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Thread: Iceland (NATO member) taking Russian loan to keep country afloat

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    Iceland (NATO member) taking Russian loan to keep country afloat

    Last edited by rj1; 07 Oct 08, at 18:46.

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    Contributor NUS's Avatar
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    US (NATO member) have a debt of trillions $ to both China and Russia to keep country afloat.

    So?

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    Quote Originally Posted by NUS View Post
    US (NATO member) have a debt of trillions $ to both China and Russia to keep country afloat.

    So?
    You don't understand. Our currency, you know the thing you use to pay for everything, hasn't collapsed. Iceland's pretty much on the verge of bankruptcy.

    (IMO, this affects the Western Alliance because Iceland is a member of the Western Alliance...and it was turned down for requests of help from Western Alliance countries. So they turn to the Western Alliance's enemy for help. It's a shrewd geopolitical move for the Russians.)

    Video- CNBC.com

    Iceland teeters on the brink of bankruptcy - World business - MSNBC.com
    Last edited by rj1; 08 Oct 08, at 18:26.

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    Cold War thinking. There isn't even a base in Iceland anymore (used to live there myself way back in the day). Are you afraid that Russian subs are going to start tracking in the North Atlantic now?

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    Quote Originally Posted by rj1 View Post
    Iceland's pretty much on the verge of bankruptcy.
    Most of East Europian countries, some Asian and probably lots others around the globe are in the same position, it's just a question of several months. There is a lot of NATO members among them. Iceland was simply unlicky to be the first. (Strangly enough, there is a lot of most loyal to US countries among them - Poland, Baltic states, Georgia, Ukraine and Pakistan.) I've have seen very grim predictions even about UK, but it's hard for me to belive them (only for psychological reasons).
    In 2009 there will be nothing special about it - asking money from anyone you can.

    Our currency, you know the thing you use to pay for everything, hasn't collapsed
    yet. (But i really dont want to go economical holy war and off-topic here.)
    I find it humorous - americans are worried about Iceland and 4 billions euro, but they dont care about Chinese able to destroy US economy any time they want.
    Last edited by NUS; 09 Oct 08, at 07:12.

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    Western alliance has taken a massive hit in this crisis....this is definitely going to have a serious effect on everything around us.. This is going to tilt the scales of world power in favor of the other axis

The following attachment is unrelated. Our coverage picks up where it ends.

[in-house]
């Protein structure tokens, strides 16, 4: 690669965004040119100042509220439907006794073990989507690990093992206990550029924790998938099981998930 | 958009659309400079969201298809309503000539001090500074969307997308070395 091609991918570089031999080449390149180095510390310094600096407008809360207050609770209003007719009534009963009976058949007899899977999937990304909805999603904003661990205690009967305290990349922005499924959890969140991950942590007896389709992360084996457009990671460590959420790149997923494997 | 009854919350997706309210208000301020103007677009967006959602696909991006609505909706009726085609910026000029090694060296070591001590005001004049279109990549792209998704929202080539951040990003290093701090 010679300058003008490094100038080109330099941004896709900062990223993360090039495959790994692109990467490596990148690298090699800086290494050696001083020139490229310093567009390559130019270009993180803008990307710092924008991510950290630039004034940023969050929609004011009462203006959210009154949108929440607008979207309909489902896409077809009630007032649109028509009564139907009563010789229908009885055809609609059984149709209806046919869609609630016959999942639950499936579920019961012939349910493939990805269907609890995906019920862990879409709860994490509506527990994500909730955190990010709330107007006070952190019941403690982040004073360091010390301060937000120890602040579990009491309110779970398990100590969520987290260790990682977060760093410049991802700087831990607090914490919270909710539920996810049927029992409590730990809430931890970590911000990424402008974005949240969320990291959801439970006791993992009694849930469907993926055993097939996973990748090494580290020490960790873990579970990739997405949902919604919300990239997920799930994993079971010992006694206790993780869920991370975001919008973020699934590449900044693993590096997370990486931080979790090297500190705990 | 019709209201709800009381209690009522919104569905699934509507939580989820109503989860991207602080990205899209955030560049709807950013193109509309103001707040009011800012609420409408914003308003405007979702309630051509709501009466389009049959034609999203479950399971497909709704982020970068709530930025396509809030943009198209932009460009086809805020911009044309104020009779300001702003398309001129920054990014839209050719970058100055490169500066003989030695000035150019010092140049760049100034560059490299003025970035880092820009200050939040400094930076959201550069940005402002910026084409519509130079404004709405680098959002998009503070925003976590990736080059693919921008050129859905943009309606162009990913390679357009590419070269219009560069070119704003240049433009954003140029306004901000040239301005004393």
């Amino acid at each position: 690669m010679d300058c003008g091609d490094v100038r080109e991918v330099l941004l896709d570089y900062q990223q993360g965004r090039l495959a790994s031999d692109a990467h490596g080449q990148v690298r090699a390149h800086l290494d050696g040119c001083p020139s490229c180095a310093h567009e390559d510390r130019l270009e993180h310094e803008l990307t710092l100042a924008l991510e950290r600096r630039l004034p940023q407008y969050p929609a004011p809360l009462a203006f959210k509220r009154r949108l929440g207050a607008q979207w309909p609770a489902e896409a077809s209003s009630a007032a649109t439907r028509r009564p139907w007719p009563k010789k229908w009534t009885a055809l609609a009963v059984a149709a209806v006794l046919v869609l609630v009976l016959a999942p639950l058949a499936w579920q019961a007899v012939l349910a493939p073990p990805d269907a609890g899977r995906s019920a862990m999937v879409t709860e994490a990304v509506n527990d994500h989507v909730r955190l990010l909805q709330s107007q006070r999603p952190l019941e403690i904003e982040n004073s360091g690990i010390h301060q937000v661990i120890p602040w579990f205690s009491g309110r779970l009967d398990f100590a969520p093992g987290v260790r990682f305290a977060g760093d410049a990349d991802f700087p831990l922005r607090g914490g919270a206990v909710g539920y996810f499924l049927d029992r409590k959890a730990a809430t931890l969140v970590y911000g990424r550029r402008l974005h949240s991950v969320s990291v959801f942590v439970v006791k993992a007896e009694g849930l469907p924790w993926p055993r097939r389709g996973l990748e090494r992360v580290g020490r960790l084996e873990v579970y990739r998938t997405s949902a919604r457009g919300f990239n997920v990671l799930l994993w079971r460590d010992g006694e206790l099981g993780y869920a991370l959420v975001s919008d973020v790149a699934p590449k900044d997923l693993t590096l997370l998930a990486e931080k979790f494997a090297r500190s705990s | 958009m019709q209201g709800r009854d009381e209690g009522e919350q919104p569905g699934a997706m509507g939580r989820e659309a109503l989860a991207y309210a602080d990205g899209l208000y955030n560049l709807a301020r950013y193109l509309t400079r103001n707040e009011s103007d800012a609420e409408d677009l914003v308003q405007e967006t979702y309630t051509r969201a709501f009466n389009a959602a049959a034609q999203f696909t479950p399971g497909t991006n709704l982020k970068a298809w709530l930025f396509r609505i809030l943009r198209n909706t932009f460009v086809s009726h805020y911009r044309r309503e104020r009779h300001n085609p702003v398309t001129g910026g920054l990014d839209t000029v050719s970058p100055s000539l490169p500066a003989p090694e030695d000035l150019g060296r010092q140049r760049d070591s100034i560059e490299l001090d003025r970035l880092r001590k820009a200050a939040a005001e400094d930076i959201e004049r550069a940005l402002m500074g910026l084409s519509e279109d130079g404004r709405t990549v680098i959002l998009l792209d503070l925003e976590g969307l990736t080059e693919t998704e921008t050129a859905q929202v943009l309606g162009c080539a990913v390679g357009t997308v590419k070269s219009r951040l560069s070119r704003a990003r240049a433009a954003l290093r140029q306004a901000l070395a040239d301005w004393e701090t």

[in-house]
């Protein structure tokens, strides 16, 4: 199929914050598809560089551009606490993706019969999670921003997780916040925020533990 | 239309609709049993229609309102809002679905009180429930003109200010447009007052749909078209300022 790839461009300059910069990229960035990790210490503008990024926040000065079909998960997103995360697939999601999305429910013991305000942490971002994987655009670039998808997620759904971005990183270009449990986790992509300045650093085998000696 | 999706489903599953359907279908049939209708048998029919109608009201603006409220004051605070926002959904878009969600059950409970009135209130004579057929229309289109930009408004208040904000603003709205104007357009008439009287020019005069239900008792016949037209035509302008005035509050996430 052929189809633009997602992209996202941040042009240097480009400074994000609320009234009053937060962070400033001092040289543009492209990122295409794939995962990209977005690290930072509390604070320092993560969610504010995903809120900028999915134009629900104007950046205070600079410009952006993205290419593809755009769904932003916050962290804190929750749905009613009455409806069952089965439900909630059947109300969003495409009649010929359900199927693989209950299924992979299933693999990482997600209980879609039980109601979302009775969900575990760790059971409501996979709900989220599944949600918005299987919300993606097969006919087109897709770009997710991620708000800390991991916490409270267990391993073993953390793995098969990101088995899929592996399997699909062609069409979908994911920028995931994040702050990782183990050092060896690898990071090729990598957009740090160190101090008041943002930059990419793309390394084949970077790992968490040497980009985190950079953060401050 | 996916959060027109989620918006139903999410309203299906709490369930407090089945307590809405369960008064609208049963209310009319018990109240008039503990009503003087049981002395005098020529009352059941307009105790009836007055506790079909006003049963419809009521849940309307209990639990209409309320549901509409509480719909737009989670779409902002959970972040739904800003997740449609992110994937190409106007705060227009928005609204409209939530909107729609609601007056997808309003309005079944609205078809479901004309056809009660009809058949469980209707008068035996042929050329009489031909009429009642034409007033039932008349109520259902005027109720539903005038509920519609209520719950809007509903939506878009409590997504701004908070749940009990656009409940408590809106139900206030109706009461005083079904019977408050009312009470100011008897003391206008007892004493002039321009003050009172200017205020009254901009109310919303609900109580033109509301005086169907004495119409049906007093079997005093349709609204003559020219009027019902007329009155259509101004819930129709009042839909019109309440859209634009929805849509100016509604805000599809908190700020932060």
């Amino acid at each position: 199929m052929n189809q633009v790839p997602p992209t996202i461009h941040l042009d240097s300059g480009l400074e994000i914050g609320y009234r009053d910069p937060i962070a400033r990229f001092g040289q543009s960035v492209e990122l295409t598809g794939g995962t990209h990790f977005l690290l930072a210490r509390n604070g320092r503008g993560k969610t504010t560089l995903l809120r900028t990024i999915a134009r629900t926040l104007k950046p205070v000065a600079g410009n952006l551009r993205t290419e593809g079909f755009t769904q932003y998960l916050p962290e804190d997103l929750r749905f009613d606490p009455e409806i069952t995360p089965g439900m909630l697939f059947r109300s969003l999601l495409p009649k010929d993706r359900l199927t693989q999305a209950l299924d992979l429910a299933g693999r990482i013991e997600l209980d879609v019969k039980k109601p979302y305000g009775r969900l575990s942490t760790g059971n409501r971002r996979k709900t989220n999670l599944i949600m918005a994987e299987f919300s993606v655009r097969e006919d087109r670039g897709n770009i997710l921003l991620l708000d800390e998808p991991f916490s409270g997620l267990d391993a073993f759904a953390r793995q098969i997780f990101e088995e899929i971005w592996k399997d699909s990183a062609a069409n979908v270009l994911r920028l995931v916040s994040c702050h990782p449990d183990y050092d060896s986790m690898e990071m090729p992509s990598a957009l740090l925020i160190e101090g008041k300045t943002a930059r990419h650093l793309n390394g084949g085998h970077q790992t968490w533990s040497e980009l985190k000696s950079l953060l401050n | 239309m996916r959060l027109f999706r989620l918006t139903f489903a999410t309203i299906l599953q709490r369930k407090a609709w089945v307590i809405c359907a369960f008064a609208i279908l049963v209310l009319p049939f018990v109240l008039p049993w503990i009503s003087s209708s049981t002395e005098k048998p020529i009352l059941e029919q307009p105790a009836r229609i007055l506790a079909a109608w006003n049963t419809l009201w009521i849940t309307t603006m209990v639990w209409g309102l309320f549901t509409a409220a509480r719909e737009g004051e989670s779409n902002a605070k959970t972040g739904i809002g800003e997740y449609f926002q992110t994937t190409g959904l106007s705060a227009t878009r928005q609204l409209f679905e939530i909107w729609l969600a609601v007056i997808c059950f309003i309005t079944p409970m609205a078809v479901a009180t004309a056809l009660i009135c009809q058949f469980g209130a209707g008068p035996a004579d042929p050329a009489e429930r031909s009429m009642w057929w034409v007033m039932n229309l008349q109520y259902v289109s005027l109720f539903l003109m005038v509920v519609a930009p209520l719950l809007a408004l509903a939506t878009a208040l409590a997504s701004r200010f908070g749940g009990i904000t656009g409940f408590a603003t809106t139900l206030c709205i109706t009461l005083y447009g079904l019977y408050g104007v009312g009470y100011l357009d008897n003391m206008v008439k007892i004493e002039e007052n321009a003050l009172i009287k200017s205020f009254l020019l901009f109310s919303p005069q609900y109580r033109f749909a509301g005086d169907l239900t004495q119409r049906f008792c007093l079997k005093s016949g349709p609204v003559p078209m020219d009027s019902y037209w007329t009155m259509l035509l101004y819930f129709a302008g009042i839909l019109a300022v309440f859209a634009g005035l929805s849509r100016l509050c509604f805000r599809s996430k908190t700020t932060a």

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    Quote Originally Posted by Mercenary View Post
    Western alliance has taken a massive hit in this crisis....this is definitely going to have a serious effect on everything around us.. This is going to tilt the scales of world power in favor of the other axis
    How so? The Global North will recover long before the Global South builds up. And among the countires of the Global North the big ones will remain dominaint. They have the wealth, brain power, research instatutions, industrial bases, law codes, and political establishments to be powerful. Among the big powers, the biggest will remain the biggest. America will still have thousands of nukes, millions of college grads, millions of miles of road and rail, abundant resources and a strategic global location for trade.

    In 10 years there might be a new player or two on the global stage dependign on when you date China, India and Brazils arrival as major powers but the axis will remain the same.

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    Quote Originally Posted by NUS View Post
    I find it humorous - americans are worried about Iceland and 4 billions euro, but they dont care about Chinese able to destroy US economy any time they want.
    And how would they do that?
    "Only Nixon can go to China." -- Old Vulcan proverb.

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    Quote Originally Posted by gunnut View Post
    And how would they do that?
    If embargo/trade wars ever start the thing I'd be worried about most is Russia only accepting Euros instead of U.S. dollar for gas/oil sales (ala Iran): the dollar will sink like a stone + inflation may run wild. This is probably why U.S. won't seriously take that route towards Russia.

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    Quote Originally Posted by Spork55 View Post
    If embargo/trade wars ever start the thing I'd be worried about most is Russia only accepting Euros instead of U.S. dollar for gas/oil sales (ala Iran): the dollar will sink like a stone + inflation may run wild. This is probably why U.S. won't seriously take that route towards Russia.
    But how does that relate to "Chinese able to destroy US economy any time they want?"
    "Only Nixon can go to China." -- Old Vulcan proverb.

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    Quote Originally Posted by gunnut View Post
    But how does that relate to "Chinese able to destroy US economy any time they want?"
    Wholesale of U.S. debt perhaps, same effect as a massive self off of a stock. By the same token if foreign banks will stop buying U.S. treasury securities. Japan and China amount for about half of U.S. external debt, part public part gov't. (btw Russian gov't for example holds $74bln worth of U.S. debt - 6th place http://www.treas.gov/tic/mfh.txt)